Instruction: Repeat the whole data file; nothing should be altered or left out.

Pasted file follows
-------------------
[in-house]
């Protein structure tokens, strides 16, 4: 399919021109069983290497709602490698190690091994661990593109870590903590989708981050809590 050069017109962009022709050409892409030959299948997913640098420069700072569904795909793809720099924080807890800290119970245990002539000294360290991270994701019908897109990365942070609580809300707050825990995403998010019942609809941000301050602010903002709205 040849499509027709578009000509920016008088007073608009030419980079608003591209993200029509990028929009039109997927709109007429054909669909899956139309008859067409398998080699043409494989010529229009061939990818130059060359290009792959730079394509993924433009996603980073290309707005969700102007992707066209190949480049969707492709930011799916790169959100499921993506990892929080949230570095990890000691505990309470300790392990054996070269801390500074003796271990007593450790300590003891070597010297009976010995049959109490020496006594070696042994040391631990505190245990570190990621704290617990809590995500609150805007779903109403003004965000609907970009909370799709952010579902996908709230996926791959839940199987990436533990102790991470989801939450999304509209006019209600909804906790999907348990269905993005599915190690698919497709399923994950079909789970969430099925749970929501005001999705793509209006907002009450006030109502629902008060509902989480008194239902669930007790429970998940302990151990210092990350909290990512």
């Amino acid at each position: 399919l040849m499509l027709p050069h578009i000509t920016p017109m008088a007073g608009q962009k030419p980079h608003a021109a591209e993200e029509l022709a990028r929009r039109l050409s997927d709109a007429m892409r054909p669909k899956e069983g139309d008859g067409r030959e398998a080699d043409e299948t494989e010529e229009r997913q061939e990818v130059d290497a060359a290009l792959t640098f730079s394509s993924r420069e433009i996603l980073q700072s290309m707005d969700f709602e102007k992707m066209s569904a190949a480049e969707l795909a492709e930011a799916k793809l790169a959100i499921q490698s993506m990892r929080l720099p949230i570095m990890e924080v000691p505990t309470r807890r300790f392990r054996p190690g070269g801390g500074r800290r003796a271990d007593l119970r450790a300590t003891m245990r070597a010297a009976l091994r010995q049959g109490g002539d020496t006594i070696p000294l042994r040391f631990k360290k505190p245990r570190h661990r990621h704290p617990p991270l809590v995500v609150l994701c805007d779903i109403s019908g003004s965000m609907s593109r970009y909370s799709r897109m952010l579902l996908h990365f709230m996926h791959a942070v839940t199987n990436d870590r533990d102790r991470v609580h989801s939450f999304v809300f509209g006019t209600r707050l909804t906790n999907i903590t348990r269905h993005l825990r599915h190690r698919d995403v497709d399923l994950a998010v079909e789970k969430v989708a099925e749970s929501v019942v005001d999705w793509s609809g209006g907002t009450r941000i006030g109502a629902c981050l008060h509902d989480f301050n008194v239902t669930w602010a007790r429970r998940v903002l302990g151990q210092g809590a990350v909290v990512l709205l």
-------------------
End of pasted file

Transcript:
[in-house]
């Protein structure tokens, strides 16, 4: 399919021109069983290497709602490698190690091994661990593109870590903590989708981050809590 050069017109962009022709050409892409030959299948997913640098420069700072569904795909793809720099924080807890800290119970245990002539000294360290991270994701019908897109990365942070609580809300707050825990995403998010019942609809941000301050602010903002709205 040849499509027709578009000509920016008088007073608009030419980079608003591209993200029509990028929009039109997927709109007429054909669909899956139309008859067409398998080699043409494989010529229009061939990818130059060359290009792959730079394509993924433009996603980073290309707005969700102007992707066209190949480049969707492709930011799916790169959100499921993506990892929080949230570095990890000691505990309470300790392990054996070269801390500074003796271990007593450790300590003891070597010297009976010995049959109490020496006594070696042994040391631990505190245990570190990621704290617990809590995500609150805007779903109403003004965000609907970009909370799709952010579902996908709230996926791959839940199987990436533990102790991470989801939450999304509209006019209600909804906790999907348990269905993005599915190690698919497709399923994950079909789970969430099925749970929501005001999705793509209006907002009450006030109502629902008060509902989480008194239902669930007790429970998940302990151990210092990350909290990512």
């Amino acid at each position: 399919l040849m499509l027709p050069h578009i000509t920016p017109m008088a007073g608009q962009k030419p980079h608003a021109a591209e993200e029509l022709a990028r929009r039109l050409s997927d709109a007429m892409r054909p669909k899956e069983g139309d008859g067409r030959e398998a080699d043409e299948t494989e010529e229009r997913q061939e990818v130059d290497a060359a290009l792959t640098f730079s394509s993924r420069e433009i996603l980073q700072s290309m707005d969700f709602e102007k992707m066209s569904a190949a480049e969707l795909a492709e930011a799916k793809l790169a959100i499921q490698s993506m990892r929080l720099p949230i570095m990890e924080v000691p505990t309470r807890r300790f392990r054996p190690g070269g801390g500074r800290r003796a271990d007593l119970r450790a300590t003891m245990r070597a010297a009976l091994r010995q049959g109490g002539d020496t006594i070696p000294l042994r040391f631990k360290k505190p245990r570190h661990r990621h704290p617990p991270l809590v995500v609150l994701c805007d779903i109403s019908g003004s965000m609907s593109r970009y909370s799709r897109m952010l579902l996908h990365f709230m996926h791959a942070v839940t199987n990436d870590r533990d102790r991470v609580h989801s939450f999304v809300f509209g006019t209600r707050l909804t906790n999907i903590t348990r269905h993005l825990r599915h190690r698919d995403v497709d399923l994950a998010v079909e789970k969430v989708a099925e749970s929501v019942v005001d999705w793509s609809g209006g907002t009450r941000i006030g109502a629902c981050l008060h509902d989480f301050n008194v239902t669930w602010a007790r429970r998940v903002l302990g151990q210092g809590a990350v909290v990512l709205l």